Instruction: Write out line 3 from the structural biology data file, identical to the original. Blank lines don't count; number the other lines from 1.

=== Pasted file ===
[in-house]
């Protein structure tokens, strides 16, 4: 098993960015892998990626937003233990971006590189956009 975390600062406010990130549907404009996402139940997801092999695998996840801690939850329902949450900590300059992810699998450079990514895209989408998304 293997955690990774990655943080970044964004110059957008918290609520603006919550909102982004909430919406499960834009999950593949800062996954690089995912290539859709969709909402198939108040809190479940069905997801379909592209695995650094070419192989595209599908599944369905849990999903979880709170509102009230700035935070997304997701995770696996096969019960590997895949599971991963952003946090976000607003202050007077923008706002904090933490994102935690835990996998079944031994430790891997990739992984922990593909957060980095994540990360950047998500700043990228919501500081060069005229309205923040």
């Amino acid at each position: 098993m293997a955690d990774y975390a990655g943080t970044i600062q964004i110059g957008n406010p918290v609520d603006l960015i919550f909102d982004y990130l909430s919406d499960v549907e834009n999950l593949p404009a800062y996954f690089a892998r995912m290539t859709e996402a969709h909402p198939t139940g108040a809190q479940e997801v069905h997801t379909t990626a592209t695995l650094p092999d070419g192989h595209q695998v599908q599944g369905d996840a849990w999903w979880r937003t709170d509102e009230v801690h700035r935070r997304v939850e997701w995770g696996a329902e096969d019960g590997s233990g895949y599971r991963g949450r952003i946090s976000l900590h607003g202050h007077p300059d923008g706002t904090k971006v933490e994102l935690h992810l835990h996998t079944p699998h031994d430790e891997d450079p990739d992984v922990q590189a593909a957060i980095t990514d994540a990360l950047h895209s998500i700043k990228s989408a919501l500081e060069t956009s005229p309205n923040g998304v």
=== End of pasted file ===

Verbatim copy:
């Amino acid at each position: 098993m293997a955690d990774y975390a990655g943080t970044i600062q964004i110059g957008n406010p918290v609520d603006l960015i919550f909102d982004y990130l909430s919406d499960v549907e834009n999950l593949p404009a800062y996954f690089a892998r995912m290539t859709e996402a969709h909402p198939t139940g108040a809190q479940e997801v069905h997801t379909t990626a592209t695995l650094p092999d070419g192989h595209q695998v599908q599944g369905d996840a849990w999903w979880r937003t709170d509102e009230v801690h700035r935070r997304v939850e997701w995770g696996a329902e096969d019960g590997s233990g895949y599971r991963g949450r952003i946090s976000l900590h607003g202050h007077p300059d923008g706002t904090k971006v933490e994102l935690h992810l835990h996998t079944p699998h031994d430790e891997d450079p990739d992984v922990q590189a593909a957060i980095t990514d994540a990360l950047h895209s998500i700043k990228s989408a919501l500081e060069t956009s005229p309205n923040g998304v």